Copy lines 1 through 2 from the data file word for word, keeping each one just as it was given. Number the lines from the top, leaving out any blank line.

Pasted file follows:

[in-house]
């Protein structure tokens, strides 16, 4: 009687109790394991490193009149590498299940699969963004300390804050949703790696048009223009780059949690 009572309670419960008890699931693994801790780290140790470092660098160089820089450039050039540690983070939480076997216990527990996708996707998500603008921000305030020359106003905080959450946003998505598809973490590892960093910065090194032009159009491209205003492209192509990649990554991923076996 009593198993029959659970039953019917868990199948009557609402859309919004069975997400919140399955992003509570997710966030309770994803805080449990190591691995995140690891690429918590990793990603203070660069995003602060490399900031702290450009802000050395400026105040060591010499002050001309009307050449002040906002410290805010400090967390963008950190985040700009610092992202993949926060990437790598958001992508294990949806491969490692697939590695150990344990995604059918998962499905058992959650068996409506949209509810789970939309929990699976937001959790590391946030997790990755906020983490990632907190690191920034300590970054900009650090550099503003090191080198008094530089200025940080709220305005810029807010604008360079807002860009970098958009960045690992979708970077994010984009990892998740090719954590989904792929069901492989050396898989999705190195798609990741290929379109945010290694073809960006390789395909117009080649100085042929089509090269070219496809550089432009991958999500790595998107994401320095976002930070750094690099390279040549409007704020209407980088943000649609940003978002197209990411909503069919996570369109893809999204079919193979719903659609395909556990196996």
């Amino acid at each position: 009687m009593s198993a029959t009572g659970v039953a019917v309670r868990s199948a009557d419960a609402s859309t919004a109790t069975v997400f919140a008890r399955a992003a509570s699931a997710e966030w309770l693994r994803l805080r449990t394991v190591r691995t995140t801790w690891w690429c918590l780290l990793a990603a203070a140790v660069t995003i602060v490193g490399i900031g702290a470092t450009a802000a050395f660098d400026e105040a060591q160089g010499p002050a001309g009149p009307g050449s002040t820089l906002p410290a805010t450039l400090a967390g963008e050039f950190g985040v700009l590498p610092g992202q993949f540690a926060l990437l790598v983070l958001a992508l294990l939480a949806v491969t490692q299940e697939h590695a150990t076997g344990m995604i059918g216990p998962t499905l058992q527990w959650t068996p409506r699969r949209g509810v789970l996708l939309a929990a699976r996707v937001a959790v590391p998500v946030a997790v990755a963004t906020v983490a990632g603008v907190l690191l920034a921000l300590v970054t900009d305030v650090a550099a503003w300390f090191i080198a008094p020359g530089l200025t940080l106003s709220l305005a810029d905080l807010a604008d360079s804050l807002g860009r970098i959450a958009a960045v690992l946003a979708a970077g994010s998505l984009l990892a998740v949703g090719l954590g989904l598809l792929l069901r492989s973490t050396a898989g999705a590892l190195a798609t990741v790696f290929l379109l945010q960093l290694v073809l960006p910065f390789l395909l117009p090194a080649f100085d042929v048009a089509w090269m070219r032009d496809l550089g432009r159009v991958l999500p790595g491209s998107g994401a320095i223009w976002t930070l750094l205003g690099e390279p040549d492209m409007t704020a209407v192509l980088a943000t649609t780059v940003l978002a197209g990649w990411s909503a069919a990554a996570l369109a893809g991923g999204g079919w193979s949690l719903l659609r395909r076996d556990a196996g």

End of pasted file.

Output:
[in-house]
């Protein structure tokens, strides 16, 4: 009687109790394991490193009149590498299940699969963004300390804050949703790696048009223009780059949690 009572309670419960008890699931693994801790780290140790470092660098160089820089450039050039540690983070939480076997216990527990996708996707998500603008921000305030020359106003905080959450946003998505598809973490590892960093910065090194032009159009491209205003492209192509990649990554991923076996 009593198993029959659970039953019917868990199948009557609402859309919004069975997400919140399955992003509570997710966030309770994803805080449990190591691995995140690891690429918590990793990603203070660069995003602060490399900031702290450009802000050395400026105040060591010499002050001309009307050449002040906002410290805010400090967390963008950190985040700009610092992202993949926060990437790598958001992508294990949806491969490692697939590695150990344990995604059918998962499905058992959650068996409506949209509810789970939309929990699976937001959790590391946030997790990755906020983490990632907190690191920034300590970054900009650090550099503003090191080198008094530089200025940080709220305005810029807010604008360079807002860009970098958009960045690992979708970077994010984009990892998740090719954590989904792929069901492989050396898989999705190195798609990741290929379109945010290694073809960006390789395909117009080649100085042929089509090269070219496809550089432009991958999500790595998107994401320095976002930070750094690099390279040549409007704020209407980088943000649609940003978002197209990411909503069919996570369109893809999204079919193979719903659609395909556990196996």